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National American Indian Heritage Month 2021

  • Published
  • Team Hill Special Observance Committee

HILL AIR FORCE BASE, Utah -- National American Indian Heritage Month is observed Nov. 1-30 each year.

The observance month recognizes American Indians for their respect for natural resources and the Earth, having served with valor in our nation's conflicts and for their many distinct and important contributions to the United States.

For their service they earned many distinguished medals and honors including: Purple Hearts, Distinguished Flying Crosses, Bronze Stars, Silver Stars, Air Medals, Distinguished Service Crosses, and three Congressional Medals of Honor – the highest military award granted in the country.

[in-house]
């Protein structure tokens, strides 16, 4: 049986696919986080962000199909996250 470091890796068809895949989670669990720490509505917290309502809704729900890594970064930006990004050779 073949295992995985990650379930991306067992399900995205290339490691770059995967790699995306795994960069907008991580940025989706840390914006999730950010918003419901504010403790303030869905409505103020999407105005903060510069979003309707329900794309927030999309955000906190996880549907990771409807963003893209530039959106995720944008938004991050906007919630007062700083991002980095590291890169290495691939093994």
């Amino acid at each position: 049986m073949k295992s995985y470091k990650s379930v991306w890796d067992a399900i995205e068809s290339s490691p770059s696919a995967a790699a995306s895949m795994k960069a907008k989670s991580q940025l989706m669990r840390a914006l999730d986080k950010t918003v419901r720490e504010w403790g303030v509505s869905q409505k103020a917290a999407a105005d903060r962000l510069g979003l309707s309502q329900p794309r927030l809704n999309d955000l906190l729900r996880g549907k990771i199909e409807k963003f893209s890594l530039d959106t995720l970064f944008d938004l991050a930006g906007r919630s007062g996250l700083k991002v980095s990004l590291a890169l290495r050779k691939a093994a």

In 1924, Congress enacted the Indian Citizenship Act. In 1986, Congress passed a law and President Ronald Reagan signed the proclamation authorizing American Indian Week. In 1990, President George H. W. Bush designated November as National American Indian Heritage Month.

The month is a time to celebrate rich and diverse cultures, traditions, and histories and to acknowledge the important contributions of native people. It is also an opportune time to educate the general public about tribes, to raise a general awareness about the unique challenges native people have faced both historically and in the present, and the ways in which tribal citizens have worked to conquer these challenges.